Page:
Tommy's Window Slideshow. The Touch of the Master’s Hand. ♫ Turn on your speakers!. CLICK TO ADVANCE SLIDES. --Poem by Myra Brooks Welch. 'Twas battered and scarred, And the auctioneer Thought it scarcely worth his while To spend much time on the old violin,
The Touch of the
♫ Turn on your speakers!
CLICK TO ADVANCE SLIDES
--Poem by Myra Brooks Welch
'Twas battered and scarred,
And the auctioneer
Thought it scarcely worth his while
To spend much time on the old violin,
But he held it up with a smile.
"What am I bidden for this?"
"Who'll start the bidding for me?
A dollar--one dollar;
Then two--only two:
Two dollars are bidden;
"Three dollars once:
Three dollars twice:
Going for three!"
From the back of the crowd
a gray-haired man
Came forward and
picked up the bow.
Then, wiping the dust from the old violin
And tight'ning the loosened strings,
He played a melody passing sweet,
The kind that haunts and clings.
The music ceased, and the auctioneer,
With a voice that was soft and low,
Said, "Now what is bid for the old violin?"
And he held it up with the bow.
"A thousand dollars:
Who'll make it two?
Three thousand once,
three thousand twice,
--gone!" said he.
The people cheered,
but some exclaimed,
"We do not quite understand
What changed its worth?"
and the answer came:
"'Twas the touch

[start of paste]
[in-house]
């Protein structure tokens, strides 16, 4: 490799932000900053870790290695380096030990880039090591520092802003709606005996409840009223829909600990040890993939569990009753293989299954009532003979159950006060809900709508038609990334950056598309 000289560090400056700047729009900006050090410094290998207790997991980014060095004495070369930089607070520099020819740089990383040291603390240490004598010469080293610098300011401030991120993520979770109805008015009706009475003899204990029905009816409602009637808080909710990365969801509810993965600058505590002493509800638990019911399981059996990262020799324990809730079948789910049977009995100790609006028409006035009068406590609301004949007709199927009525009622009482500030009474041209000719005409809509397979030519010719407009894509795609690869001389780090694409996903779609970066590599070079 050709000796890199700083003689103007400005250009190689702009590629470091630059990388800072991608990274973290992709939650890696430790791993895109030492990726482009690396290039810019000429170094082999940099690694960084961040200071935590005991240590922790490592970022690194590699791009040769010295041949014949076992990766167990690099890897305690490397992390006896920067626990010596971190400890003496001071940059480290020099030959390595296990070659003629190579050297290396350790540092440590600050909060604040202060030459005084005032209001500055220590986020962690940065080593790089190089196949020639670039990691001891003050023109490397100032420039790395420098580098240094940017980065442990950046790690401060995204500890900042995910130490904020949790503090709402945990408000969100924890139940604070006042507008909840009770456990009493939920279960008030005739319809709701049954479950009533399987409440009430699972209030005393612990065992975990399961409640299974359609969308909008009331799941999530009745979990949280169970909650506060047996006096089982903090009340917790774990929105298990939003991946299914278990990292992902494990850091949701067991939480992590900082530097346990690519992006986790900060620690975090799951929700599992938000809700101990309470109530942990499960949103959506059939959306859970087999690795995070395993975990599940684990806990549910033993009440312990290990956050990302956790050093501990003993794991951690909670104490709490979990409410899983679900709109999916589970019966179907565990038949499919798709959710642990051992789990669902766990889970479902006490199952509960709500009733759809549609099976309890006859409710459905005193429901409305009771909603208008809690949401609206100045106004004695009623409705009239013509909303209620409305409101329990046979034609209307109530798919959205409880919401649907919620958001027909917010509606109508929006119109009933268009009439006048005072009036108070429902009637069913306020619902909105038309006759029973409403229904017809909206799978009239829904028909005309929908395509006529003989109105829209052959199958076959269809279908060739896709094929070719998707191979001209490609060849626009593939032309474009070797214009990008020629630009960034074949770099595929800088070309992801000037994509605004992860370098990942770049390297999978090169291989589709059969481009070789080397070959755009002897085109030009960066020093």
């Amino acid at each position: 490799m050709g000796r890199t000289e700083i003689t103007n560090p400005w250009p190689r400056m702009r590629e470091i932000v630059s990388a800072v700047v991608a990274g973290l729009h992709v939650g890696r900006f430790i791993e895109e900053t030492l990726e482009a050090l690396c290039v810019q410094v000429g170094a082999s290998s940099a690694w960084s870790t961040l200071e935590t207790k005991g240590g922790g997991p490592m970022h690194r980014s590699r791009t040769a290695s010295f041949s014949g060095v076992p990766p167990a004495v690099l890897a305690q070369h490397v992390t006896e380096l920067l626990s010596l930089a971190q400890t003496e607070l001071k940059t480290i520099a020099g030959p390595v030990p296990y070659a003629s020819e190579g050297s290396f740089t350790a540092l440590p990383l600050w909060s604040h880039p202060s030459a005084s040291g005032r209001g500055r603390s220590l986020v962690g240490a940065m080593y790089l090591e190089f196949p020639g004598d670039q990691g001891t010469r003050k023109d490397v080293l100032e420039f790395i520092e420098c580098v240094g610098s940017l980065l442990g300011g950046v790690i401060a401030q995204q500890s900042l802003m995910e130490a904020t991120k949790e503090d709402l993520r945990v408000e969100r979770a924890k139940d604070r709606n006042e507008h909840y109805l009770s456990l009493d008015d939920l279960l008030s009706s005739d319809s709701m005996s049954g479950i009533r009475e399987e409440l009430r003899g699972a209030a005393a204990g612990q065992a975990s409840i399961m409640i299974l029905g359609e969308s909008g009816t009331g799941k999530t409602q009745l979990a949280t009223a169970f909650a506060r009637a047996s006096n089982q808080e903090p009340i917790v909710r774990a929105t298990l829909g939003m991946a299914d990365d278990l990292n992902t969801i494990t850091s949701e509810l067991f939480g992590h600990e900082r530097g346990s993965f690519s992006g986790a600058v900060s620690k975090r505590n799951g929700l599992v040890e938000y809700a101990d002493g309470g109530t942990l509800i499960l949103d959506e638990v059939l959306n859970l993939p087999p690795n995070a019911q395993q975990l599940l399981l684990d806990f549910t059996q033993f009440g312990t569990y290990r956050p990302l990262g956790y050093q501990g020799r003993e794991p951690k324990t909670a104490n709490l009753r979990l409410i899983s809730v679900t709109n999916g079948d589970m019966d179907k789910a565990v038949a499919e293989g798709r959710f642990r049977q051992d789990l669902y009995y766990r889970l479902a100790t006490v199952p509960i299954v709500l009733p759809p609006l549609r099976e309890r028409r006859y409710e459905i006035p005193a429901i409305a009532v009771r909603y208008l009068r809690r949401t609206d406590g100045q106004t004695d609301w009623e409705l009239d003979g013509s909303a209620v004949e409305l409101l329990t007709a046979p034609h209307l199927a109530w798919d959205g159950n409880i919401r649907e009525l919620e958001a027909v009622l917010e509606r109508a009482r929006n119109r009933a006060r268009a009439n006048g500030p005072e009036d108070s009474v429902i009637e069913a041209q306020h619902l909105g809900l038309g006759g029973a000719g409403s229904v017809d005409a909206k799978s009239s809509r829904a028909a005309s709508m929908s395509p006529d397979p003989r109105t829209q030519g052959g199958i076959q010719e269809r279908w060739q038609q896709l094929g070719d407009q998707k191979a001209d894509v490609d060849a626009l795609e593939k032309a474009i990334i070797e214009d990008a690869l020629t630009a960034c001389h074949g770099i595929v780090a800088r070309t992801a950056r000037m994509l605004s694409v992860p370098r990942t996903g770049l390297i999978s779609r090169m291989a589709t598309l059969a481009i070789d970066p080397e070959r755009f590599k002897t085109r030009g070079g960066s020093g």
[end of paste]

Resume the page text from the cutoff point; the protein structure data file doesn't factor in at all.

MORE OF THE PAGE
And many a man with soul out of tune,
And battered and scarred by sin,
Is auctioned cheap by the thoughtless crowd,
Just like the old violin.
But the Master comes, and the foolish crowd
Never can quite understand
The worth of a soul, and the change that is wrought
By the touch of the Master's hand.
O Master! I am the tuneless one:
Lay, lay Thy hand on me.
Transform me now, put a song in my heart
Of melody, Lord, to Thee!
Dr. Hubert Davidson visited the noted poetess, Myra Brooks Welch, who perhaps is best known for her masterpiece, "The Touch of the Master's Hand".
As he turned to leave her home, Myra patted the arm of her wheelchair and said, "And I thank God for this!"
Imagine being grateful for a wheelchair! But her talent lay undiscovered prior to her wheelchair days. Rather than becoming bitter, she chose to let her handicap make her better, and a wonderful ministry opened new doors for her.
A life need not be great to be beautiful.
There may be as much beauty
in a tiny flower as in a majestic tree,
in a little gem as in a great jewel.
But the smallest life
that fills its place well
in God's sight.
A life may be very lovely and yet be
insignificant in the world's eyes.
A beautiful life is one that fulfils
its mission in this world,
that is what God made it to be,
and does what God made it to do.
Those with only commonplace gifts
are in danger of thinking that they
cannot live a beautiful life
--cannot be a blessing in this world.
--Mrs. Charles Cowman
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